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In SPORTZWIKI’S next series, we take a look at the GREATEST KEEPERS OF THE DECADE. Today, we look at the career of possibly the greatest wicket-keeper batsman to ever play the game in modern era – Adam Gilchrist.
Cricketers like Adam Craig Gilchrist come around once in a century, maybe even a millennium. Undoubtedly and unanimously considered the greatest wicketkeeper-batsman of all time, Gilchrist was that precious gem to Australia that every other nation lacked and was one of the most vital components of the Australian side which went on to rule cricket for two decades. ‘Gilly’ was a matchwinner, as breathtaking a striker of the cricket ball as there ever has been. He imposed himself on the opposition with his fearless brand of strokeplay, fashioning shots and pulverising bowlers for fun. And he belonged to the rare breed of gentlemen who preferred to walk when they considered themselves to be out, sometimes contrary to the decision of the umpires. A true fighter on the cricket field who wouldn’t spare an inch and a class act off it, Adam Gilchrist will go down in the history books as perhaps the greatest behind the sticks, and arguably the most dreaded batsman on the planet.
I won’t dwell too much on his wicketkeeping skills because his agility behind the stumps was there for all too see, and let’s face it, if he wasn’t any good, he would never have made it to this level. Having to stand behind the wicket to fast bowlers like Brett Lee and Shaun Tait afterall takes some doing. And let’s not forget his handy glovework while standing up to the tricky Shane Warne or the chinaman bowler Brad Hogg who weren’t that easy to pick either. Only Clyde Walcott, the big-built West Indian, exceeds Gilchrist’s batting average, but Walcott chose to concentrate solely on his batting in his latter years, while Gilchrist has kept wicket with greater athleticism, and although he may lack the finesse of Ian Healy at times, his split-second reactions were praiseworthy. If his keeping was not of the purest, it was adept enough to handle the intricacies and mysteries of Shane Warne.
But what sets Adam Gilchrist apart is the plain, simple and unfussy way in which he went about things. The cricket ball is meant to be dispatched; and the bat is a powerful instrument with which to do so. Simple logic, but very few players in the history of the sport have been as swashbuckling and dominating in their approach. His batting was ruthless, riveting, captivating and so consummately had he defined the rules of engagement when leather meets willow that speaking of Adam Gilchrist in the same breath as his peers seems as irrelevant as comparing an abacus with a high-powered calculator. And he displayed all the early signs that he was a one-of-a-kind cricketer. In his first Test against Pakistan in 1999, Gilchrist notched up a bright 81 before following that up with a spectacular, unbeaten 149 to dig Australia out of a major hole. Australia were struggling at 5/126 in pursuit of 369 for victory as he joined his Western Australian team-mate, Justin Langer, but the pair put on a record-breaking partnership of 238 to snatch an improbable victory after Pakistan had all but stitched up the match.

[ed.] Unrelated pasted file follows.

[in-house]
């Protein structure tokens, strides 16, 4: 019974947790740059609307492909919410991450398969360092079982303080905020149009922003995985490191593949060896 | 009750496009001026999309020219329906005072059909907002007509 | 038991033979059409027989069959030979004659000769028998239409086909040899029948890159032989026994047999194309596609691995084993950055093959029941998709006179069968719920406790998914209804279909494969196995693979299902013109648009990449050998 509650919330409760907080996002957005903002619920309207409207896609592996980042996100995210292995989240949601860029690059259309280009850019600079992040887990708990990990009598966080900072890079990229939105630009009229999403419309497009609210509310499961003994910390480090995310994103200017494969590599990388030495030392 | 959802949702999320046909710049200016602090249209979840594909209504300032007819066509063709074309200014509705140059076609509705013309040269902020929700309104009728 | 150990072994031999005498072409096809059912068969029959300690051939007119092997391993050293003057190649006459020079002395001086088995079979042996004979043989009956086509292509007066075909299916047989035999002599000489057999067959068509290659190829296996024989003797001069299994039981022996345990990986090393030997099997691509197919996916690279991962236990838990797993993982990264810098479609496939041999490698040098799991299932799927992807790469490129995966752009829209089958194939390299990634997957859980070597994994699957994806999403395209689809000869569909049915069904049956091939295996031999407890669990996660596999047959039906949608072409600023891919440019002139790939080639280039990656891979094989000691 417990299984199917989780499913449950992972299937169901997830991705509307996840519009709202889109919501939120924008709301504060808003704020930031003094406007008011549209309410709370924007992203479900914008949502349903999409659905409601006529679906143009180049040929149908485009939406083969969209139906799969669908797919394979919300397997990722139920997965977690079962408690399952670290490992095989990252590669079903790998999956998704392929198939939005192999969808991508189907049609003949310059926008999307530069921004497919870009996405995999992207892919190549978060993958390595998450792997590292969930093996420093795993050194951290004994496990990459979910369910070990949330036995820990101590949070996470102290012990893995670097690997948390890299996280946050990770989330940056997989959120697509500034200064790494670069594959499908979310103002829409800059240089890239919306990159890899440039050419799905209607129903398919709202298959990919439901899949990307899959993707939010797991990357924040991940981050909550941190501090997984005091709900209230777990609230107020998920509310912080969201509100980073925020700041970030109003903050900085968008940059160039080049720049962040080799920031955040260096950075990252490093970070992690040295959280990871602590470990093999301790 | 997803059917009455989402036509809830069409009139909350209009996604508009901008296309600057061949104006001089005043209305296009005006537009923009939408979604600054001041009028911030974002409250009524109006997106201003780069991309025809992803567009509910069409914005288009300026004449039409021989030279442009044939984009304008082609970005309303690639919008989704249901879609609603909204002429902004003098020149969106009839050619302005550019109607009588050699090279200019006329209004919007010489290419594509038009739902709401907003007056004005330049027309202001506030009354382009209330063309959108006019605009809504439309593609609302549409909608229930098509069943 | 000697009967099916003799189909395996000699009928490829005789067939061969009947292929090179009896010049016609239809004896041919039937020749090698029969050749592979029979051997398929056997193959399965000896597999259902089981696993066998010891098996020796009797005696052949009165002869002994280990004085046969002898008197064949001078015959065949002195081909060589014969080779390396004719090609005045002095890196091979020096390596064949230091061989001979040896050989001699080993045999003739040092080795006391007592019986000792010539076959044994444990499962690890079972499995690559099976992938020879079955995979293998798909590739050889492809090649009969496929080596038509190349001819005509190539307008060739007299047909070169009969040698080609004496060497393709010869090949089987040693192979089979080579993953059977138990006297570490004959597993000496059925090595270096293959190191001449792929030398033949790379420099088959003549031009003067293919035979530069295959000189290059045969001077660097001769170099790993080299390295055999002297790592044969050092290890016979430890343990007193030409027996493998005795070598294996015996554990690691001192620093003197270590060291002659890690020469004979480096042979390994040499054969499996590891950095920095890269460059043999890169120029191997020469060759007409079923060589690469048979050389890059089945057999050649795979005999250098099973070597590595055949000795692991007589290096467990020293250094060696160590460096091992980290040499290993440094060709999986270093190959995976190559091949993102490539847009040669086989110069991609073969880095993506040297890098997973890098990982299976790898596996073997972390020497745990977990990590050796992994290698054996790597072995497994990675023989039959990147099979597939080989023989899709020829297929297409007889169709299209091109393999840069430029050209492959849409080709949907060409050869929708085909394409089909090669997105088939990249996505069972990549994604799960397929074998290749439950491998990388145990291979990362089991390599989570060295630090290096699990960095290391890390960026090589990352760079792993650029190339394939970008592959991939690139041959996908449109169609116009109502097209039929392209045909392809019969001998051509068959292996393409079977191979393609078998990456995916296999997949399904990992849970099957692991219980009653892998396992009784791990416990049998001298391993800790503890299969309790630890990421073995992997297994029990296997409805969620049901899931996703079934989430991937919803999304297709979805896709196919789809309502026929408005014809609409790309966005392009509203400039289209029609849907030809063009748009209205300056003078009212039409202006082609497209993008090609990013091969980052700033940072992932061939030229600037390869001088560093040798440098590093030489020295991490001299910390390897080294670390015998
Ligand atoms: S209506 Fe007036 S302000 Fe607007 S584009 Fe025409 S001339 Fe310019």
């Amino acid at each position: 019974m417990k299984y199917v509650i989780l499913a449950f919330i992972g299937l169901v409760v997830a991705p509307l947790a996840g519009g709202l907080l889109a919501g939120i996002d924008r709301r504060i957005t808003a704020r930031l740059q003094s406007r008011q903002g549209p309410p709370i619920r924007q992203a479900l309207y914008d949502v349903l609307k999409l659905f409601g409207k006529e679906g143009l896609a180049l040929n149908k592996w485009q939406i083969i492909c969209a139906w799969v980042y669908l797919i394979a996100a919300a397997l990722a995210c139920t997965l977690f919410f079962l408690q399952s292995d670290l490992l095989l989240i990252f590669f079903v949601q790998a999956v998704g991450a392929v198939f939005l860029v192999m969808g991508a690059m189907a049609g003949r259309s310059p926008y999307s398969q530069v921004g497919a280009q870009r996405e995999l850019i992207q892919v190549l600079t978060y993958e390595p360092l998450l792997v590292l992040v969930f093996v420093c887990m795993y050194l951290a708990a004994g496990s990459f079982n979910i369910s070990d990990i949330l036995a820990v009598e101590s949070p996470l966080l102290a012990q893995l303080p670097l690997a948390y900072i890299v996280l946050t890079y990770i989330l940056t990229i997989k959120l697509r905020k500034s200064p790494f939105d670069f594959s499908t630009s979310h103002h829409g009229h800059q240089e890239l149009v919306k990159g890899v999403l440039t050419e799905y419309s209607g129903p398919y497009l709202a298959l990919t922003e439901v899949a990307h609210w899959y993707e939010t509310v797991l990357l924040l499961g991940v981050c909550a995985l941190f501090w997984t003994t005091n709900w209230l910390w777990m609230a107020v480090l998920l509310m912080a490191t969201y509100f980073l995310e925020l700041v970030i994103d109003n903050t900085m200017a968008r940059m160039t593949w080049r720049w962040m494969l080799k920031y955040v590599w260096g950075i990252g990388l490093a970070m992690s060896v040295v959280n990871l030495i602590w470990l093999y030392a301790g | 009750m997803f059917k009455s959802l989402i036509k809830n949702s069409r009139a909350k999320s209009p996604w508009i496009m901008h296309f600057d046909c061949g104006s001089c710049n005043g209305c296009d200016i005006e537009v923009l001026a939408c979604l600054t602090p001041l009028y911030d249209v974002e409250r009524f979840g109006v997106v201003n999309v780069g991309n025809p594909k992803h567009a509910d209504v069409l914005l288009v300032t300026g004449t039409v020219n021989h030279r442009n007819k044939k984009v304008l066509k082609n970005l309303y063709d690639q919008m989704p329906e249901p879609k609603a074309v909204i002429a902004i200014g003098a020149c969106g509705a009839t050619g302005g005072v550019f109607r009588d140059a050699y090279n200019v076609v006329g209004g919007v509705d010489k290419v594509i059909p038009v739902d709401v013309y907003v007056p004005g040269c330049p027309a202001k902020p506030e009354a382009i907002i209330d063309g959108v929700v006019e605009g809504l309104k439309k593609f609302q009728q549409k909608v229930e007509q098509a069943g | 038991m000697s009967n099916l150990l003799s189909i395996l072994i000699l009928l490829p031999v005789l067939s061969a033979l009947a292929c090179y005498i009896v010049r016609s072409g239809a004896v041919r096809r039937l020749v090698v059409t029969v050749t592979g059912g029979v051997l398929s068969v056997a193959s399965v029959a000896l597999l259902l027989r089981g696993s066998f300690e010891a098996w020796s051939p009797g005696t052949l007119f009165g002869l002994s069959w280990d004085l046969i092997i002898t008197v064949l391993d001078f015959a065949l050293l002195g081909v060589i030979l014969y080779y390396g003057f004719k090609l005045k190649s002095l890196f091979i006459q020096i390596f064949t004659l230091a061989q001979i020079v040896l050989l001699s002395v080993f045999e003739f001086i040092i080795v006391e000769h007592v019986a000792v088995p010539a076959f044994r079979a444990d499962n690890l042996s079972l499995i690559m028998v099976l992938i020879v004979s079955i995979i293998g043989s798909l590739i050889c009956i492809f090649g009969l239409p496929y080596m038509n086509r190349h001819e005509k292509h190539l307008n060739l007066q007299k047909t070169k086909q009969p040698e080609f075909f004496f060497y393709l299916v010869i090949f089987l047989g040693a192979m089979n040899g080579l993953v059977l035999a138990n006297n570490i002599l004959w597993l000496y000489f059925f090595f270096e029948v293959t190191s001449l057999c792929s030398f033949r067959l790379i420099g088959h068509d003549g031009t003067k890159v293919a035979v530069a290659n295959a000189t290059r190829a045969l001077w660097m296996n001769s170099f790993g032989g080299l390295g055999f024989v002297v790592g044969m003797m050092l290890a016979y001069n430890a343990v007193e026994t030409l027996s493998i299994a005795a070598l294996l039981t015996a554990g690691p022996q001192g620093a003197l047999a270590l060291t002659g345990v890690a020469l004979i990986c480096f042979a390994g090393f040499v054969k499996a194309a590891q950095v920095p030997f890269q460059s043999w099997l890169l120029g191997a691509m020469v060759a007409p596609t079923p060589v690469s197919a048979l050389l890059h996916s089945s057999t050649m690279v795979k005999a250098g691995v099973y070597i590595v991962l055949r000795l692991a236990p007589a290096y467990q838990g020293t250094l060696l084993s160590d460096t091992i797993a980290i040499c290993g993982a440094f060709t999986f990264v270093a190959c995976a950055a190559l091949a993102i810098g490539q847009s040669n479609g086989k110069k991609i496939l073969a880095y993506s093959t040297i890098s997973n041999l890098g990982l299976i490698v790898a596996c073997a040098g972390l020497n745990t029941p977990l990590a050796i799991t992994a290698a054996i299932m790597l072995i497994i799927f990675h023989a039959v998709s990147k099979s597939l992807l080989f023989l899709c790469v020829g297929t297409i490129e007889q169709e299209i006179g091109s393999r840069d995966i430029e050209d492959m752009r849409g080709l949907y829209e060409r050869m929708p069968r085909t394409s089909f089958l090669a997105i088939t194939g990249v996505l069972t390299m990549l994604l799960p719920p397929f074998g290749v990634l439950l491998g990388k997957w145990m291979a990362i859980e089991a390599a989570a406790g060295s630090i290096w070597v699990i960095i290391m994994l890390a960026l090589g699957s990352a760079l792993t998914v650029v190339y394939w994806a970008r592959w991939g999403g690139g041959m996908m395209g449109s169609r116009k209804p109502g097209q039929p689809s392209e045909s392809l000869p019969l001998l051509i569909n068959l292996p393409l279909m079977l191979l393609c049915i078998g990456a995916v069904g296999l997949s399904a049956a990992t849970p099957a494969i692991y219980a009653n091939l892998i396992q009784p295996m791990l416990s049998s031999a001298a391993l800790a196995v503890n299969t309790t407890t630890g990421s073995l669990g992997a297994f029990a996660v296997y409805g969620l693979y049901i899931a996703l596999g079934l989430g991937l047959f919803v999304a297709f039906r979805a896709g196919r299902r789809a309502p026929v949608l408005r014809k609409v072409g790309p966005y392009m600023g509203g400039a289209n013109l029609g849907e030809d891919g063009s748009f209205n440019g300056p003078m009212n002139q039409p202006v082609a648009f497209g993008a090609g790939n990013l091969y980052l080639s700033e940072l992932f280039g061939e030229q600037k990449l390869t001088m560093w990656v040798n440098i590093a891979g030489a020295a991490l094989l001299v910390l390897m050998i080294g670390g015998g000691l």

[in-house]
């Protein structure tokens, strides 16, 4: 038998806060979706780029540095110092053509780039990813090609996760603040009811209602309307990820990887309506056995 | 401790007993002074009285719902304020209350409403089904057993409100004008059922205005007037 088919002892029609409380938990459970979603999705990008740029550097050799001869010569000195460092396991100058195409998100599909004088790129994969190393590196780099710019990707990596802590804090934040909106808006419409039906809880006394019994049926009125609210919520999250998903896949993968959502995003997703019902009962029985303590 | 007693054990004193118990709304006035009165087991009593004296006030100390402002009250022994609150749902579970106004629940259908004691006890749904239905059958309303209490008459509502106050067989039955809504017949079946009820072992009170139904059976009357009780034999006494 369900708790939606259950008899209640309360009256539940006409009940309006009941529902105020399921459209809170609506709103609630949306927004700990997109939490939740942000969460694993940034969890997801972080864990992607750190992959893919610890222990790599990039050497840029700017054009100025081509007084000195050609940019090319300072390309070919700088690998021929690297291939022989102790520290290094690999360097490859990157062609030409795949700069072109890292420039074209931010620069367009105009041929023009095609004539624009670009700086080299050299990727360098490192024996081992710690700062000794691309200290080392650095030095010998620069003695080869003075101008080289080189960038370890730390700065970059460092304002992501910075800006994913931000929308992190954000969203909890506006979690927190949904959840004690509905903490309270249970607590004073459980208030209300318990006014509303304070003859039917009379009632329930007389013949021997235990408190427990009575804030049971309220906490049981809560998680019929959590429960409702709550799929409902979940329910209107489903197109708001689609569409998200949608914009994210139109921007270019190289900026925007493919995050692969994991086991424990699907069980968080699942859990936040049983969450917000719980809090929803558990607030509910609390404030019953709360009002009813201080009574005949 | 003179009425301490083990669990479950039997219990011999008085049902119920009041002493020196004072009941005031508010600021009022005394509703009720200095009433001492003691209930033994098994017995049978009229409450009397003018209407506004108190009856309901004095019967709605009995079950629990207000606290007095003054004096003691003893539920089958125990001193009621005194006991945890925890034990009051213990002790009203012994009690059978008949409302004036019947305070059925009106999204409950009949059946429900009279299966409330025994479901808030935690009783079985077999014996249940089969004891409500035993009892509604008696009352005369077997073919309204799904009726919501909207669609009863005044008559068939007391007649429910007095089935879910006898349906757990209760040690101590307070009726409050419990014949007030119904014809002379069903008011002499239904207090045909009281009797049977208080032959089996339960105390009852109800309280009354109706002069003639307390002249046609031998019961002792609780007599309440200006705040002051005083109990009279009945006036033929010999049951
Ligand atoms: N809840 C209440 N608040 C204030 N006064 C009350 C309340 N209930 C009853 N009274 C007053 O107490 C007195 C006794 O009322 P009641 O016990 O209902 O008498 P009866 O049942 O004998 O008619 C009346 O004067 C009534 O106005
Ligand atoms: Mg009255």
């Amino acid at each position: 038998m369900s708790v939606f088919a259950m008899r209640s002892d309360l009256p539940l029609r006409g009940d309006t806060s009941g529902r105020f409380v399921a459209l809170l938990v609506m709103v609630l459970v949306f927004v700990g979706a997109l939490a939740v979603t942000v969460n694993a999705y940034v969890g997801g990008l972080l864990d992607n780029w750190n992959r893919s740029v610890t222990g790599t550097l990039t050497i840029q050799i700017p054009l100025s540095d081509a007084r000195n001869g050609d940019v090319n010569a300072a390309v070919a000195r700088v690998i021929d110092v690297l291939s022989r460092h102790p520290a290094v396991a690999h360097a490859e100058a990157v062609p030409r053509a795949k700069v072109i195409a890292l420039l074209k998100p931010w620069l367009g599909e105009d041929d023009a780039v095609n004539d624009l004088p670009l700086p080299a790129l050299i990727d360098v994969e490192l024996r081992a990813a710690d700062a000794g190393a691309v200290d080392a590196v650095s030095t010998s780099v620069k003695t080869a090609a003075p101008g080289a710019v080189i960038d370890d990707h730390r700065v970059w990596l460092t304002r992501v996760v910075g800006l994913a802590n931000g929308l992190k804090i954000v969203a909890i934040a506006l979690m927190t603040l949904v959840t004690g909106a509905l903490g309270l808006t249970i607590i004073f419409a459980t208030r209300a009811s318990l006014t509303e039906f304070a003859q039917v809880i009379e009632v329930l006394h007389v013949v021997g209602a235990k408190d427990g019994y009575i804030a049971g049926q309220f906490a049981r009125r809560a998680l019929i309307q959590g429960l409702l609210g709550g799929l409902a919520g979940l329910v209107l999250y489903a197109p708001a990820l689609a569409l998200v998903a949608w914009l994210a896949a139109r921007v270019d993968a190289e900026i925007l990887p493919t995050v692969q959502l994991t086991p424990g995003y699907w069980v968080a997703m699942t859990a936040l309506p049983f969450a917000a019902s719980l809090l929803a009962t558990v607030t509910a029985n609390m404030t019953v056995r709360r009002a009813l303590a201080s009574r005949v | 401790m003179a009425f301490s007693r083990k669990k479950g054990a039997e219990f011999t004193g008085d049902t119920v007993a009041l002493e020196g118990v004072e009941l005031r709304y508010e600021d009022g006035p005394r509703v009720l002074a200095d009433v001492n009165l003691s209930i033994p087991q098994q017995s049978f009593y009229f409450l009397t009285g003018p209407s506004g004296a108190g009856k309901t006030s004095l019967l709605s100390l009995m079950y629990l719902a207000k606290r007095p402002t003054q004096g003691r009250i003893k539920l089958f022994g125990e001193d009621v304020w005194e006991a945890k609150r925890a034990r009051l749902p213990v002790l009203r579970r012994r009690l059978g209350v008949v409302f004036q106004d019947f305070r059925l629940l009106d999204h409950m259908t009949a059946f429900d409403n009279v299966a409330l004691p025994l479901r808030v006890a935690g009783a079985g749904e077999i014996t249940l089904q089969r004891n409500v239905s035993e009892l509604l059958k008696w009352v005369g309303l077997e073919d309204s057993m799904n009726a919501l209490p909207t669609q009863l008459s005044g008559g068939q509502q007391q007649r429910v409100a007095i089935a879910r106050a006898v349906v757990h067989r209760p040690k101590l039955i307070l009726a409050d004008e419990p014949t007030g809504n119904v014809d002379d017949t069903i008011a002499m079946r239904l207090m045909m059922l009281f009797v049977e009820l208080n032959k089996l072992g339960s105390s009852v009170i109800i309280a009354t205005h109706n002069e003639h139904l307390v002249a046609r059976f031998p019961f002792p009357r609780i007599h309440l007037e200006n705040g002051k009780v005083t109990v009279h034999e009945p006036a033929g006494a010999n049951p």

But Gilchrist took a giant leap to become my favorite cricketer on a day he only managed to pile up 22 runs. In the semifinal of the 2003 World Cup against the gritty Sri Lankans, Gilchrist chose to walk even though the umpire had ruled him not out. Integrity and honesty are qualities which are rather rare in the current game, and this extraordinary gesture, incredibly coming from an Aussie, was a nice touch in a cynical world. Ricky Ponting was public in his criticism of Gilchrist, and there murmurs that this action didn’t go down to well with his teammates. But Gilchrist would stick to his stand, and has been known to walk on several occasions. And what was nice to see was that Gilchrist did not give in to the craving for success – and his honesty in the 22 yards suggested that cricket was more than just a sport for him, it was a way of life – a part of him. Although Ricky Ponting may have garnered all the plaudits for that terrific hundred in the final, but Adam Gilchrist’s assault on Zaheer Khan and Ashish Nehra to help Australia lodge a quickfire century opening stand can’t go unnoticed.
But in all honesty, the last thing Adam Gilchrist needs is a moral certificate to prove his merits. After all, the way in which he severely punished the Sri Lankan bowling attack in the 2007 World Cup final on his way to an impressive 149 of 104 balls, was enough indication that Adam Gilchrist was undoubtedly the best strokemaker of our generation – NOBODY, and i mean nobody, could bat with the same uninhibitedness and with as much conviction in strokeplay.
That he was an excellent keeper and a thorough gentleman made him too good to be true. The trouble is that every side craves a Gilchrist much like they want a Tendulkar or a Bradman. Unfortunately, there is only one.